A critical appraisal of a systematic review starts with asking questions about each of the major critical appraisal questions which are related to validity and reliability of the methods used to produce the systematic review; the meaning and importance of the synthesized recommendations; and, finally, the ability to translate the findings into clinical practice. There are critical appraisal tools available to specifically appraise systematic reviews that you can find from a variety of organizations.

Though all critical appraisal involves these three major questions (Validity, Import, Applicability), you’ll note some differences in the specific subquestions under each major question to accurately assess the nuances of a systematic review article. Remember that all meta-analyses are systematic reviews, but not all systematic reviews are meta-analyses. (I’m not going to address questions specific to a meta-analysis – that info will be shared in a future post).

Critical Appraisal of Systematic Reviews
Critical Appraisal of Systematic Reviews is the Step before Implementation. Photo credit: Olivier Le Moal/Shutterstock

What Subquestions Help Determine, Are the Study Results Valid?
Remember that this first set of subquestions is related to the methodological rigor of the study. You are assessing whether the question was focused and important and whether the study methods reduced the possibility of bias and minimized error as much as possible— before you care about the results of the review!

Did the review address a focused clinical question? What was the specific question (should include population, exposure/intervention, and outcomes) and was it sensible – that is, was it too broad to be useful? You should find this information in the introduction and background sections of the article.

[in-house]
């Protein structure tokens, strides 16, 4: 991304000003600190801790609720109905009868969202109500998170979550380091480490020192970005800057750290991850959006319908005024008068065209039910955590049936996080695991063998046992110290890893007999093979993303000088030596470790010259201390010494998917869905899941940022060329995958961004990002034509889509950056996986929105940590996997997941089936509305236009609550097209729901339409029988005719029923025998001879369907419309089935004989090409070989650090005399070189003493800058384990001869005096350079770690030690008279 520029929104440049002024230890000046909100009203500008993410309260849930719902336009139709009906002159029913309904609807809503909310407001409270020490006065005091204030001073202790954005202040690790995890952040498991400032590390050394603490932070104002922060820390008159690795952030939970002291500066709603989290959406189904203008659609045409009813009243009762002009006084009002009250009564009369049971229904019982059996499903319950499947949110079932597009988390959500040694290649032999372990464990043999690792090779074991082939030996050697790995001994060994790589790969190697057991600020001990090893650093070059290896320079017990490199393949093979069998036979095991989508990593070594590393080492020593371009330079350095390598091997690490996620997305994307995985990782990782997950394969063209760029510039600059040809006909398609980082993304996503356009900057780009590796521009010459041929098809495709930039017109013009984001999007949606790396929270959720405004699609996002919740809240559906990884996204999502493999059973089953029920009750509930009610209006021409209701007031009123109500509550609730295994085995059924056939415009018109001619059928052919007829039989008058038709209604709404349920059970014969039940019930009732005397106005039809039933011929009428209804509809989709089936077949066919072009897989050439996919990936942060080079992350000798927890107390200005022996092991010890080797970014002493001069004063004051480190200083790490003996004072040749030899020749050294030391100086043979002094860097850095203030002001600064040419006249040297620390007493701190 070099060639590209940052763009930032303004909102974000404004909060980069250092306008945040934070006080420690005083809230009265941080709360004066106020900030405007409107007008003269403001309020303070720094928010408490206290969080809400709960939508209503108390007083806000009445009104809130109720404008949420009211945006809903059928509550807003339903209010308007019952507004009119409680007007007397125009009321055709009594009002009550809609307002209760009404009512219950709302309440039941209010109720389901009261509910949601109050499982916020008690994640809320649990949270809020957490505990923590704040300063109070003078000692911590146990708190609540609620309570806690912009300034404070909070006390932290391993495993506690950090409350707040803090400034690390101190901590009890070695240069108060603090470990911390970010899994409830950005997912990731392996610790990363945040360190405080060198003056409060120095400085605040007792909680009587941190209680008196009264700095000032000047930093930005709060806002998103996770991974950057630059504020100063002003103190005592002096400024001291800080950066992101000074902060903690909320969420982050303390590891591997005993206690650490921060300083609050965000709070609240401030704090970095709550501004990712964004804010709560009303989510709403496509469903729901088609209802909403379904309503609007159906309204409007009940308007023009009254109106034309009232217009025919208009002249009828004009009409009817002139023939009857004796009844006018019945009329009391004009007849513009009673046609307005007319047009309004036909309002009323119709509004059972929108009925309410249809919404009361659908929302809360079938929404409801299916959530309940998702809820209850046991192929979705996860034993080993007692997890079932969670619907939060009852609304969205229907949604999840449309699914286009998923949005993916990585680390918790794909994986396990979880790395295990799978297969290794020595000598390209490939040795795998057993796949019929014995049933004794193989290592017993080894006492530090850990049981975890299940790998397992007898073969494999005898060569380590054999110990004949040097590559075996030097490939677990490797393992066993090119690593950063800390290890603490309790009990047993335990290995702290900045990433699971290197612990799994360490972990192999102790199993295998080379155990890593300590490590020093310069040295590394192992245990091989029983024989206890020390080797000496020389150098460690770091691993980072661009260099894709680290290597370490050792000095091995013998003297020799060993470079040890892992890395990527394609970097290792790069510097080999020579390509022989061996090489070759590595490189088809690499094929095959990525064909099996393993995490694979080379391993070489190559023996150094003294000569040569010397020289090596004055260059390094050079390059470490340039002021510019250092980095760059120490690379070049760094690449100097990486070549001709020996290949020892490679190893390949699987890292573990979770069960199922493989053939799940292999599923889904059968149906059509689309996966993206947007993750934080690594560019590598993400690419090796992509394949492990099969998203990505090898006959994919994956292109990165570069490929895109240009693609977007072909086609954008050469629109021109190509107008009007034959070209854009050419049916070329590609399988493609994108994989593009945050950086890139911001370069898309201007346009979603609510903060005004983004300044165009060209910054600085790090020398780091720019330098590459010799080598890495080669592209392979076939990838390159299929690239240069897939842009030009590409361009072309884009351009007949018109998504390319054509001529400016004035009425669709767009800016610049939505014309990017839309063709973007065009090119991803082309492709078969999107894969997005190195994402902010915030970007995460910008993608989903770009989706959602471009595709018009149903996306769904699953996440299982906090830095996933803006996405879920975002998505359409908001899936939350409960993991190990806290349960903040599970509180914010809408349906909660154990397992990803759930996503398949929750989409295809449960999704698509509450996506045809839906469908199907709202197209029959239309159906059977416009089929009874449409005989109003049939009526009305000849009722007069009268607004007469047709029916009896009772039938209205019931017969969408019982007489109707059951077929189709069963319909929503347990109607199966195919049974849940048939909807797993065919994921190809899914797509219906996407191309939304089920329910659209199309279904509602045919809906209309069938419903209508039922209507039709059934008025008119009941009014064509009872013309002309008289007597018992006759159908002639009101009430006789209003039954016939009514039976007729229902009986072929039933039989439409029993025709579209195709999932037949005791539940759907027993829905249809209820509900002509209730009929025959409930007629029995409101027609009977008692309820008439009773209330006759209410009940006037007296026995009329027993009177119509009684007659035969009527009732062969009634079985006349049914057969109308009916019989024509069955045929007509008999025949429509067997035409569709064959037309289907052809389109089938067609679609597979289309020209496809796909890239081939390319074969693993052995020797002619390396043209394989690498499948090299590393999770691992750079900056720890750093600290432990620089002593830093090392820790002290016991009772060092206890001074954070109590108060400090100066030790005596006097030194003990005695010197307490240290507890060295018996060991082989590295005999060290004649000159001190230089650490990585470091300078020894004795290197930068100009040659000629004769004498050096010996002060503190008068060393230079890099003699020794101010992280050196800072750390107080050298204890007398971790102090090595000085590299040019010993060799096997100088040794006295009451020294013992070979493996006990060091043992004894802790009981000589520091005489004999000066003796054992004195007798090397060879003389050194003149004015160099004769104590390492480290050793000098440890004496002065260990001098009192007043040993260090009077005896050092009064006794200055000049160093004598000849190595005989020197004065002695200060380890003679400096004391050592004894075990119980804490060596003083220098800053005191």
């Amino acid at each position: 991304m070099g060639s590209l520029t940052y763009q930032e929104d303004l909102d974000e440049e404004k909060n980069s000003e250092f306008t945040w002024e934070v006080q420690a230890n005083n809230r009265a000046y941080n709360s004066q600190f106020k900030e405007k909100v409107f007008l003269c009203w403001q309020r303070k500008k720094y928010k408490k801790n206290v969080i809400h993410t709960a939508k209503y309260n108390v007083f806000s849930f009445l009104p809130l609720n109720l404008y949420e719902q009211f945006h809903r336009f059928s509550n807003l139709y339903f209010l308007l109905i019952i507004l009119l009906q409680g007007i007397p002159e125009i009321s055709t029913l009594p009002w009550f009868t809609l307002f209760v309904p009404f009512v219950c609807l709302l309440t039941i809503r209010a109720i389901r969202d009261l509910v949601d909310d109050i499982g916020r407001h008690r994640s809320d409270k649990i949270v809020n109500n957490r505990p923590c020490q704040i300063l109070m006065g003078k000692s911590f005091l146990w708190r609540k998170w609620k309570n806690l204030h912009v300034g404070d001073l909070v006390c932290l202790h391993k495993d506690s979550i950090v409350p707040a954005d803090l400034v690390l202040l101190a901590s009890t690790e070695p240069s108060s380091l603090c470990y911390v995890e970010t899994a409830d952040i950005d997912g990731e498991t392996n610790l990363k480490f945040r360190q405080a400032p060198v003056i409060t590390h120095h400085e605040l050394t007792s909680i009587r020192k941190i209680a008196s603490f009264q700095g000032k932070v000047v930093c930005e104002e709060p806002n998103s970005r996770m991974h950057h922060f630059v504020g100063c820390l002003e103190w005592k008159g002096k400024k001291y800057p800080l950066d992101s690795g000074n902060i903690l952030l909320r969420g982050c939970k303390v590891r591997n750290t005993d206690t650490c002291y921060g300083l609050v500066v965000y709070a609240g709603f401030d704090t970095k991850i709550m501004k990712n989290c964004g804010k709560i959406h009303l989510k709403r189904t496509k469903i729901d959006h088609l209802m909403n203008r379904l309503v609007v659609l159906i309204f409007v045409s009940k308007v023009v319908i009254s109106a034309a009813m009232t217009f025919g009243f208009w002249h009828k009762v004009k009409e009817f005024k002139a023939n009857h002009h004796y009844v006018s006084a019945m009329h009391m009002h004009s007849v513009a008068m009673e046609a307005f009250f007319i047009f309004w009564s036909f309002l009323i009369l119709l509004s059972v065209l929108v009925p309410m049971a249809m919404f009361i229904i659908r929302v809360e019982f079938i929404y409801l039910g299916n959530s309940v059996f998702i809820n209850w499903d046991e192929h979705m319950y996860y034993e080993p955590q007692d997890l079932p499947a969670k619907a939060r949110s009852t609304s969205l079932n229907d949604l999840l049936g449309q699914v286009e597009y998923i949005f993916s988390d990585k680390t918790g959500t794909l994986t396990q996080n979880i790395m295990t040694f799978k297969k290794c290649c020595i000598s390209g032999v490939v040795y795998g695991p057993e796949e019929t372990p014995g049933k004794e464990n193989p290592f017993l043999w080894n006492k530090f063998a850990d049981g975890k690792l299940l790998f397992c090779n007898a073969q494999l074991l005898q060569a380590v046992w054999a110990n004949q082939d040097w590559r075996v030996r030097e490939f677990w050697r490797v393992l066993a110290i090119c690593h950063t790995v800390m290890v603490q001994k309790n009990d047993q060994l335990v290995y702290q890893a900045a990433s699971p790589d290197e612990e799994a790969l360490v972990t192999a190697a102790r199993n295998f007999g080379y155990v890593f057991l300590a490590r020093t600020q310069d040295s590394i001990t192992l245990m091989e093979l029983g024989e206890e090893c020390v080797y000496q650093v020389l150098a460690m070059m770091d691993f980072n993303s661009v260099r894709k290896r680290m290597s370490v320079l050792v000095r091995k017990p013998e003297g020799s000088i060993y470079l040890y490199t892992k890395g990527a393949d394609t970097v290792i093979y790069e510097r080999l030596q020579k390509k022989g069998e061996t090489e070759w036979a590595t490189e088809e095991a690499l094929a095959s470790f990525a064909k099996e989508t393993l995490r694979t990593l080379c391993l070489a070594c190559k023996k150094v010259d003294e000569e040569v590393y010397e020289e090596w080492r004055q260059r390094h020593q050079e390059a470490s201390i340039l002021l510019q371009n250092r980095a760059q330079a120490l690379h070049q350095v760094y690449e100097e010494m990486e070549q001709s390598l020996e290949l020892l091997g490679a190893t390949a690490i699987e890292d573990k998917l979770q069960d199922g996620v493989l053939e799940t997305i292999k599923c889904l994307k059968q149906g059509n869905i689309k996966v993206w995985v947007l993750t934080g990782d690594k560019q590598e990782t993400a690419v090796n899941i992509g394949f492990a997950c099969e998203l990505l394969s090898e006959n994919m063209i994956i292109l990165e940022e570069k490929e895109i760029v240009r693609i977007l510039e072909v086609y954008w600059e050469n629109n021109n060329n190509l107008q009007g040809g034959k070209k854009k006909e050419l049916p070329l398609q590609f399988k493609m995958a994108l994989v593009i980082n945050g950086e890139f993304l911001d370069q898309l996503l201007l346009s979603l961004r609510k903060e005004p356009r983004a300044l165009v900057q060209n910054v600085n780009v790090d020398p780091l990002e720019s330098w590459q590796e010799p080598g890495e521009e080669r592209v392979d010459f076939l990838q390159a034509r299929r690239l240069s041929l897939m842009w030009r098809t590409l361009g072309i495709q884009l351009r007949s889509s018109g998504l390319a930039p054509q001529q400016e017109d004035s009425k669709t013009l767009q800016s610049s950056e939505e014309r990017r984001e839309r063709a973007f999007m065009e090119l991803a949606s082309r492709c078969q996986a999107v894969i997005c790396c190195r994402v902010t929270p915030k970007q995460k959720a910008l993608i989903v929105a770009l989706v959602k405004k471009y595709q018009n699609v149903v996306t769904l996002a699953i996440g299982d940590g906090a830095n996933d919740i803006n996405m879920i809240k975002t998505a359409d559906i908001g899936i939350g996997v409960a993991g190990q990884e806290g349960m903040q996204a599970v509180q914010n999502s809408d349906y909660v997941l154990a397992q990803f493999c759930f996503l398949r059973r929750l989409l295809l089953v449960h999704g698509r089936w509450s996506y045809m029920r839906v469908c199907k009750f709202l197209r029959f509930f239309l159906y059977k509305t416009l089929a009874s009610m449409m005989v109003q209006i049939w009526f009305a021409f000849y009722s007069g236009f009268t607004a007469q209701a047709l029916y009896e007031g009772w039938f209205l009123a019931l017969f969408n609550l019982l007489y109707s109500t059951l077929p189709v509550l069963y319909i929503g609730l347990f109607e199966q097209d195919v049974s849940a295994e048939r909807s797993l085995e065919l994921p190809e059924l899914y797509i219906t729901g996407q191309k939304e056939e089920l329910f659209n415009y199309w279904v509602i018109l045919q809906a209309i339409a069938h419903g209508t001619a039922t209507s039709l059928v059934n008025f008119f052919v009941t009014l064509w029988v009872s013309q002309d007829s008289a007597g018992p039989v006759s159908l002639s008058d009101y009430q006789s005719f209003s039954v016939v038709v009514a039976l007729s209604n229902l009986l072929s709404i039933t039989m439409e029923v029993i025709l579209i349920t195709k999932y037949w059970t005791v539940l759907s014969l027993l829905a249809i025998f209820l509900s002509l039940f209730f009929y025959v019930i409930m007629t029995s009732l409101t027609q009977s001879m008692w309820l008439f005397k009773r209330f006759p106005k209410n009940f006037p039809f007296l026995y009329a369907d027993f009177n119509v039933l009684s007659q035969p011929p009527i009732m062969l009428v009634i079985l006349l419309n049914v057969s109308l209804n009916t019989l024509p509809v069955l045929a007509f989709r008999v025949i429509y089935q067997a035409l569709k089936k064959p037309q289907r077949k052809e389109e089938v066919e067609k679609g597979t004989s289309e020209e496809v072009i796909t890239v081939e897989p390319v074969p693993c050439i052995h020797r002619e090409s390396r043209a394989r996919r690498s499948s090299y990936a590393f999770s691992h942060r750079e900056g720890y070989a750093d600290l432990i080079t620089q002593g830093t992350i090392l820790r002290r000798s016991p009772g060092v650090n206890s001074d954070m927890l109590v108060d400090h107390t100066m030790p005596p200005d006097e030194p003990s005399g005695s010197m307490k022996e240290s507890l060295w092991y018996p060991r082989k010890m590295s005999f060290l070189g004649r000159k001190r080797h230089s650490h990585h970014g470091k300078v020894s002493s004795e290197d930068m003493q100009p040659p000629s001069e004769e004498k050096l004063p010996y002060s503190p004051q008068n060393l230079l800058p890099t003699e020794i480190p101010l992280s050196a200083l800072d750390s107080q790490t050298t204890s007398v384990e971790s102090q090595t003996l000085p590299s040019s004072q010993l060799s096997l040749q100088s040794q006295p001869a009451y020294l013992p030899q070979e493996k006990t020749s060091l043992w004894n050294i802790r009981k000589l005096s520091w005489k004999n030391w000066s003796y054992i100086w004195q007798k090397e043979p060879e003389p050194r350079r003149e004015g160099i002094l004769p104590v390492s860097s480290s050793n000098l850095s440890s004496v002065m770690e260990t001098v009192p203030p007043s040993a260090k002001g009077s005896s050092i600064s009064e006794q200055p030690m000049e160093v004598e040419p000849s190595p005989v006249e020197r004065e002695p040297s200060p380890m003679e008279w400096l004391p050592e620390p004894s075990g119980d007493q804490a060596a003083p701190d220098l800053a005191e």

Were the criteria used to select articles for inclusion appropriate? The reader needs to know which criteria were used to select the articles that were reviewed. You should determine if the systematic review only used randomized trials or if non-randomized trials were also included. Reviews which use only high-quality randomized controlled trials (RCTs) are less likely to have biased results and the likelihood of random error is reduced. If nonrandomized trials are included, then you would expect that the findings from the RCTs and nonRCTs are separated out for analysis (Straus et al., 2011). You should find inclusion and exclusion criteria in the Methods section of the article.
Was the search for relevant studies detailed, exhaustive, and reproducible? Is it unlikely that important, relevant studies were missed? This question is asking you to evaluate how comprehensive the search for literature was. Read the methodology section to identify the search strategies, search terms, and databases used by the researchers to locate all studies relevant to the question. Several methods are used to decrease retrieval, language, and publication bias. Hand-searches of journals and searches of the “grey literature” are included in good reviews. Also, did they include negative trials? Were journals in other languages searched? Did they include unpublished data?
Were the primary studies of high methodologic quality overall? Were the individual studies assessed for validity? Again the methods section should give you this information. You want to know how the researchers determined the studies were of high methodologic quality – what were the predetermined quality criteria? The use of independent reviewers that showed good agreement (the kappa statistic is usually reported) would be a good thing to report. There should be details given so you can make your own assessment of how well they did their job.